It’s really hard to keep a business running like this. These agencies are racing to the lowest possible price, and eventually they won’t be able to continue. Sure, we have GT and the like, but so do the clients. Why bother paying a bad agency to run something through Google when you can do it yourself for free?

This is something that I’ve seen over the past couple of years. After going through my projects from the past couple of years, more than half of those agency clients are now out of business. And they were paying normal rates. Many others are struggling… And I think that I know why.

I think that younger translators, which is to say, ones that are new to the industry, are more comfortable working with agencies. There’s a level of disconnection between the translator and the client, a certain assumed level of protection if things go bad. They like to think that someone is reviewing their work and making sure that everything is perfect – good agencies do that, the bad ones do not. But, as you gain more experience and confidence, you realize that those agencies aren’t adding a lot of value to your work. All they do is market, send you work, send your work to the client, and eventually the pay you… sometimes. So, the older translator decides to work with direct clients instead. They can charge a little less than an agency would, say, $0.13 – 0.20 per word, and the client will be happy because they’re saving money and still getting the same result. They’ve just cut out the middleman. Or middlewoman. And the translator is happy because they’re making almost double what they were making before.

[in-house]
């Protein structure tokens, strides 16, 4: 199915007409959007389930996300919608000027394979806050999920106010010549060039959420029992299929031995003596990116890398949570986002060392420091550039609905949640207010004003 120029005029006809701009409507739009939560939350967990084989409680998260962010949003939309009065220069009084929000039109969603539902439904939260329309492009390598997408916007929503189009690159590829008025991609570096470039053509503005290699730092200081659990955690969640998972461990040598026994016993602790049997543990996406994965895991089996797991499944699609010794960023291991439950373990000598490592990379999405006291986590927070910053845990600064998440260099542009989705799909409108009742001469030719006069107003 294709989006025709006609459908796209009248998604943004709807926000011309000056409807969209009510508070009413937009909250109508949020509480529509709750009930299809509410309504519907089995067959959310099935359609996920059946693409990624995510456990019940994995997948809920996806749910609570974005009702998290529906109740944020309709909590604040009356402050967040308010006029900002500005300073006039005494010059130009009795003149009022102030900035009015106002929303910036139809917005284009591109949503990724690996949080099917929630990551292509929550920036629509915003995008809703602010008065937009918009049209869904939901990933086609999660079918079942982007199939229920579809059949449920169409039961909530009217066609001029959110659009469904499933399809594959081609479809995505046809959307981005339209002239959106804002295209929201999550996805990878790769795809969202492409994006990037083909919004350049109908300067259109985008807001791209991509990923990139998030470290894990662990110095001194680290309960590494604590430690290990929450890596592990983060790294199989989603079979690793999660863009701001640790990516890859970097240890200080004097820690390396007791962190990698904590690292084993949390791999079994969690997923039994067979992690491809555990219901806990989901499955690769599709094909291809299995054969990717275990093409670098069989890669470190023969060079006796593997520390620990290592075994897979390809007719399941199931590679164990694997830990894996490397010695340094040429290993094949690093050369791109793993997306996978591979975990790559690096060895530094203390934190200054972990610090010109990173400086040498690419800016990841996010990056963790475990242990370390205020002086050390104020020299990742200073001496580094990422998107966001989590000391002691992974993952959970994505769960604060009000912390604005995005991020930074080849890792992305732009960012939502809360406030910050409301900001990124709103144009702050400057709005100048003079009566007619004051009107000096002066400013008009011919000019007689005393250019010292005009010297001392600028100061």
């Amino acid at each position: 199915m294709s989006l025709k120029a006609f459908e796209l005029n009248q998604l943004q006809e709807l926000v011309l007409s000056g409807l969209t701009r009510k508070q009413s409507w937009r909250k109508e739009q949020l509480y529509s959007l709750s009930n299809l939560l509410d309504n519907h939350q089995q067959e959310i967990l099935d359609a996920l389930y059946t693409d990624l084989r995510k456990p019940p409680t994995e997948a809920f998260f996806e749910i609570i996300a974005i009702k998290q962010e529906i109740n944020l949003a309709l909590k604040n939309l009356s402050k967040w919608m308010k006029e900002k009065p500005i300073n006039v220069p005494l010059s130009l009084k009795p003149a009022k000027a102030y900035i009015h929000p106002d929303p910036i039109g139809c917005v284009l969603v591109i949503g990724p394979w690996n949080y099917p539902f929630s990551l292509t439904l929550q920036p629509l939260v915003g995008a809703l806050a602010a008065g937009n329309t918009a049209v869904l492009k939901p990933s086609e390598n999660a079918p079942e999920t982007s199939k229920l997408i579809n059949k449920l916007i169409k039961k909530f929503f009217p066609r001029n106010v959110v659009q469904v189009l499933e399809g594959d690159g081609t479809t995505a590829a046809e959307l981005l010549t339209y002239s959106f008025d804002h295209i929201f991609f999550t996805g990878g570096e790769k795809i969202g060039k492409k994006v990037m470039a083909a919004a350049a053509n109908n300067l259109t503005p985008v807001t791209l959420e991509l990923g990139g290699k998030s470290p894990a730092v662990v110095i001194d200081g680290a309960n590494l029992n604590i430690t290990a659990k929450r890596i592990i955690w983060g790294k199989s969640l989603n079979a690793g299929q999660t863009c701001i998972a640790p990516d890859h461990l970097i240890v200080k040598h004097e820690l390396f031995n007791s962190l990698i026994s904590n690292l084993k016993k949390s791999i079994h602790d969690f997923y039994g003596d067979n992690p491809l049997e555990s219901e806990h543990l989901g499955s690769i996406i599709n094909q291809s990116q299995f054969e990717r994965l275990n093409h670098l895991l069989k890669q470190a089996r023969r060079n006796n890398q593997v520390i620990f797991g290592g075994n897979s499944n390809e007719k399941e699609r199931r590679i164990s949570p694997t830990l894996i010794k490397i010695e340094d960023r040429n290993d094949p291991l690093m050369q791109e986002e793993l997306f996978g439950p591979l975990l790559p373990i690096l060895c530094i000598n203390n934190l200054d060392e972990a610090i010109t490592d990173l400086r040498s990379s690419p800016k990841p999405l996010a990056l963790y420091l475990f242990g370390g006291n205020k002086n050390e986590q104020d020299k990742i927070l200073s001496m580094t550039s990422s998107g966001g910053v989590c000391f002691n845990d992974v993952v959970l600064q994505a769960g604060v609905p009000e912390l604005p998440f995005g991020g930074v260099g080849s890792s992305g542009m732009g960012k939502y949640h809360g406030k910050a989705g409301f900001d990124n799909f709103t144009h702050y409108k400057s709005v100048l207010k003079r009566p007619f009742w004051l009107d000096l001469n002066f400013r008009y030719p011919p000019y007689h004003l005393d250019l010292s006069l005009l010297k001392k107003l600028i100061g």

This has also led to the growth of a new market for people like me. People that can teach how to do all that marketing stuff, people that can answer questions and provide guidance. I just do the marketing stuff… Just look at the number of translation related training programs are available now. On Proz, at universities, apprentice programs like my own, they’re popping up all over the place and they all have the same basic goal in mind, to teach you how to bypass the agencies so that you can make more money. And they work!

I have two groups of translators that I work with. Group A participates in many of these programs, like my own translator training program offered here, while Group B does not. It amazes me to see how Group A is growing. They’ve gone from near nothing to making translation their full-time and well-paid career. They’re earning more money in their first months than I earned after two years – and they can do it because they’ve learned how to find their own clients and not be dependent on those agency clients. They still work with agencies, but they don’t depend on them and they demand fair rates. Group B is struggling. They want someone else to do all the work for them. They want the agency to take care of them. And, even though they want to make more money, they never change anything. They complain about agencies in forums and emails, but they keep going back to them. Despite all my urging and the time I’ve spent trying to show them that there is a better way, they put up these imaginary barriers that prevent them from growing. It’s like a bad relationship or job. I see them making the same mistakes that I made and it brings me to tears. I know the pain and the hardship that comes from working like that. I also know how great it feels to charge $0.50 per word and for the client to thank you.